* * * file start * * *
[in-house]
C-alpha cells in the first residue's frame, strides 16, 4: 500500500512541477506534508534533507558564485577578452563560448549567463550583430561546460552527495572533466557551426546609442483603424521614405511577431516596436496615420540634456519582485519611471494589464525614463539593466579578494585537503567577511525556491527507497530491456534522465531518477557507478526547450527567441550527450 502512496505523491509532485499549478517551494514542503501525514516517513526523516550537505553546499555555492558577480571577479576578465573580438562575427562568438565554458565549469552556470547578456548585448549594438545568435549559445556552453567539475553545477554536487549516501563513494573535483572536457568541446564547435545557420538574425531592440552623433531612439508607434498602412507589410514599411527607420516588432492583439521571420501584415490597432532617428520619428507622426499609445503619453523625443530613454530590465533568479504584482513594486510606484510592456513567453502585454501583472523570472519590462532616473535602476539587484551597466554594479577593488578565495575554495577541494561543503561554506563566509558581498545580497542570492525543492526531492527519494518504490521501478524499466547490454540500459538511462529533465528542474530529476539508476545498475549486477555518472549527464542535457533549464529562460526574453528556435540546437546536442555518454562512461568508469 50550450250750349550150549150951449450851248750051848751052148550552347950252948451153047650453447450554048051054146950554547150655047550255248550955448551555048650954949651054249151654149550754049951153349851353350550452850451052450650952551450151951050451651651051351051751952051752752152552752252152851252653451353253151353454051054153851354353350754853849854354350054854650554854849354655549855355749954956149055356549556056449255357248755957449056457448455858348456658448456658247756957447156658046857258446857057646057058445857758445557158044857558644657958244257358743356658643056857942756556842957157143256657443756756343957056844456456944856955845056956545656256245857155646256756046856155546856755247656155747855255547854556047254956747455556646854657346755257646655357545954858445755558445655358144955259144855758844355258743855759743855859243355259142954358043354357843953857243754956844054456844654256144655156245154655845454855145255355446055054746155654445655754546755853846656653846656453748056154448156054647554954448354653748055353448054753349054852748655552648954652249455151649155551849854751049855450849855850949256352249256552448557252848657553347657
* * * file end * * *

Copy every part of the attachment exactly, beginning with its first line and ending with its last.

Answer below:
[in-house]
C-alpha cells in the first residue's frame, strides 16, 4: 500500500512541477506534508534533507558564485577578452563560448549567463550583430561546460552527495572533466557551426546609442483603424521614405511577431516596436496615420540634456519582485519611471494589464525614463539593466579578494585537503567577511525556491527507497530491456534522465531518477557507478526547450527567441550527450 502512496505523491509532485499549478517551494514542503501525514516517513526523516550537505553546499555555492558577480571577479576578465573580438562575427562568438565554458565549469552556470547578456548585448549594438545568435549559445556552453567539475553545477554536487549516501563513494573535483572536457568541446564547435545557420538574425531592440552623433531612439508607434498602412507589410514599411527607420516588432492583439521571420501584415490597432532617428520619428507622426499609445503619453523625443530613454530590465533568479504584482513594486510606484510592456513567453502585454501583472523570472519590462532616473535602476539587484551597466554594479577593488578565495575554495577541494561543503561554506563566509558581498545580497542570492525543492526531492527519494518504490521501478524499466547490454540500459538511462529533465528542474530529476539508476545498475549486477555518472549527464542535457533549464529562460526574453528556435540546437546536442555518454562512461568508469 50550450250750349550150549150951449450851248750051848751052148550552347950252948451153047650453447450554048051054146950554547150655047550255248550955448551555048650954949651054249151654149550754049951153349851353350550452850451052450650952551450151951050451651651051351051751952051752752152552752252152851252653451353253151353454051054153851354353350754853849854354350054854650554854849354655549855355749954956149055356549556056449255357248755957449056457448455858348456658448456658247756957447156658046857258446857057646057058445857758445557158044857558644657958244257358743356658643056857942756556842957157143256657443756756343957056844456456944856955845056956545656256245857155646256756046856155546856755247656155747855255547854556047254956747455556646854657346755257646655357545954858445755558445655358144955259144855758844355258743855759743855859243355259142954358043354357843953857243754956844054456844654256144655156245154655845454855145255355446055054746155654445655754546755853846656653846656453748056154448156054647554954448354653748055353448054753349054852748655552648954652249455151649155551849854751049855450849855850949256352249256552448557252848657553347657